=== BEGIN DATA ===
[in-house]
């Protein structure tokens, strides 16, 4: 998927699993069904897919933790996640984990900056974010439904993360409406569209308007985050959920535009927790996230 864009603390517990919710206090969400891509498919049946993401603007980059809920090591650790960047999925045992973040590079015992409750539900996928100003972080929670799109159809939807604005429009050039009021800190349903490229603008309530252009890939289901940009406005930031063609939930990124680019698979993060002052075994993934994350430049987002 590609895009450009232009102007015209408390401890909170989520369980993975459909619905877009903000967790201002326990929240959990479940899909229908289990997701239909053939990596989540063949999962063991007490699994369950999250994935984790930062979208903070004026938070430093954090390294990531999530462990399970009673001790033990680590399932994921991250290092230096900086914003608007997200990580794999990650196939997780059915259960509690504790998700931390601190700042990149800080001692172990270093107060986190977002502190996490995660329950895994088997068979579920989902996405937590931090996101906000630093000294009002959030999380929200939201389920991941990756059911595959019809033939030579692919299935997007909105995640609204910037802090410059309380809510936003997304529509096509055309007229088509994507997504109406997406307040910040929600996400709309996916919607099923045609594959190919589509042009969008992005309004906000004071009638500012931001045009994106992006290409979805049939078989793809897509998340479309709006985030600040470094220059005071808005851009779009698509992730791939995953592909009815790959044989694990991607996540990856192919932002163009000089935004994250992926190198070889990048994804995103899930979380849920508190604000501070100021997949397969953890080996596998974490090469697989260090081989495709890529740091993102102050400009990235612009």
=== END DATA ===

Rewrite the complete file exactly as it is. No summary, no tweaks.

[in-house]
């Protein structure tokens, strides 16, 4: 998927699993069904897919933790996640984990900056974010439904993360409406569209308007985050959920535009927790996230 864009603390517990919710206090969400891509498919049946993401603007980059809920090591650790960047999925045992973040590079015992409750539900996928100003972080929670799109159809939807604005429009050039009021800190349903490229603008309530252009890939289901940009406005930031063609939930990124680019698979993060002052075994993934994350430049987002 590609895009450009232009102007015209408390401890909170989520369980993975459909619905877009903000967790201002326990929240959990479940899909229908289990997701239909053939990596989540063949999962063991007490699994369950999250994935984790930062979208903070004026938070430093954090390294990531999530462990399970009673001790033990680590399932994921991250290092230096900086914003608007997200990580794999990650196939997780059915259960509690504790998700931390601190700042990149800080001692172990270093107060986190977002502190996490995660329950895994088997068979579920989902996405937590931090996101906000630093000294009002959030999380929200939201389920991941990756059911595959019809033939030579692919299935997007909105995640609204910037802090410059309380809510936003997304529509096509055309007229088509994507997504109406997406307040910040929600996400709309996916919607099923045609594959190919589509042009969008992005309004906000004071009638500012931001045009994106992006290409979805049939078989793809897509998340479309709006985030600040470094220059005071808005851009779009698509992730791939995953592909009815790959044989694990991607996540990856192919932002163009000089935004994250992926190198070889990048994804995103899930979380849920508190604000501070100021997949397969953890080996596998974490090469697989260090081989495709890529740091993102102050400009990235612009």